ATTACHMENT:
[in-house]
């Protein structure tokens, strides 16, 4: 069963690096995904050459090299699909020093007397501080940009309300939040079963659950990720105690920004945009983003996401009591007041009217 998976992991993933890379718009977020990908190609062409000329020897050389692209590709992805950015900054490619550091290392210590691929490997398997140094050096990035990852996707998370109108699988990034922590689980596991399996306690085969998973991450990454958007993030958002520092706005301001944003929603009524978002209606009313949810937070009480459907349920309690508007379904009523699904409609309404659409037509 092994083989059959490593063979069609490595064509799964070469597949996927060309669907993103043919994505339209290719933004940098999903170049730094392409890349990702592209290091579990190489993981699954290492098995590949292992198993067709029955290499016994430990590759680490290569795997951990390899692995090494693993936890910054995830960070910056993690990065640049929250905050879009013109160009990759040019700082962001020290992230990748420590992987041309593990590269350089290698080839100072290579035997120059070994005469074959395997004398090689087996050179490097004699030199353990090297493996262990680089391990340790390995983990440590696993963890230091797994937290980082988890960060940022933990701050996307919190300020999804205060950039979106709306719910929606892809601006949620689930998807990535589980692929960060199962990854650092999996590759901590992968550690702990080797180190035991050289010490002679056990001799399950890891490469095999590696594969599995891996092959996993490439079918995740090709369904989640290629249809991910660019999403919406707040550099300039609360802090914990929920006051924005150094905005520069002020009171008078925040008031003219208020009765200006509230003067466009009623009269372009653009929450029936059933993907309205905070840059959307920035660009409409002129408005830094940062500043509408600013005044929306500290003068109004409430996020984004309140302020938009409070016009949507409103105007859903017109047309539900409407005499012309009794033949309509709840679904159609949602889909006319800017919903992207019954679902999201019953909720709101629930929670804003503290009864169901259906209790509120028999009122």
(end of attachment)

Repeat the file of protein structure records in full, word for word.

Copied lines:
[in-house]
């Protein structure tokens, strides 16, 4: 069963690096995904050459090299699909020093007397501080940009309300939040079963659950990720105690920004945009983003996401009591007041009217 998976992991993933890379718009977020990908190609062409000329020897050389692209590709992805950015900054490619550091290392210590691929490997398997140094050096990035990852996707998370109108699988990034922590689980596991399996306690085969998973991450990454958007993030958002520092706005301001944003929603009524978002209606009313949810937070009480459907349920309690508007379904009523699904409609309404659409037509 092994083989059959490593063979069609490595064509799964070469597949996927060309669907993103043919994505339209290719933004940098999903170049730094392409890349990702592209290091579990190489993981699954290492098995590949292992198993067709029955290499016994430990590759680490290569795997951990390899692995090494693993936890910054995830960070910056993690990065640049929250905050879009013109160009990759040019700082962001020290992230990748420590992987041309593990590269350089290698080839100072290579035997120059070994005469074959395997004398090689087996050179490097004699030199353990090297493996262990680089391990340790390995983990440590696993963890230091797994937290980082988890960060940022933990701050996307919190300020999804205060950039979106709306719910929606892809601006949620689930998807990535589980692929960060199962990854650092999996590759901590992968550690702990080797180190035991050289010490002679056990001799399950890891490469095999590696594969599995891996092959996993490439079918995740090709369904989640290629249809991910660019999403919406707040550099300039609360802090914990929920006051924005150094905005520069002020009171008078925040008031003219208020009765200006509230003067466009009623009269372009653009929450029936059933993907309205905070840059959307920035660009409409002129408005830094940062500043509408600013005044929306500290003068109004409430996020984004309140302020938009409070016009949507409103105007859903017109047309539900409407005499012309009794033949309509709840679904159609949602889909006319800017919903992207019954679902999201019953909720709101629930929670804003503290009864169901259906209790509120028999009122």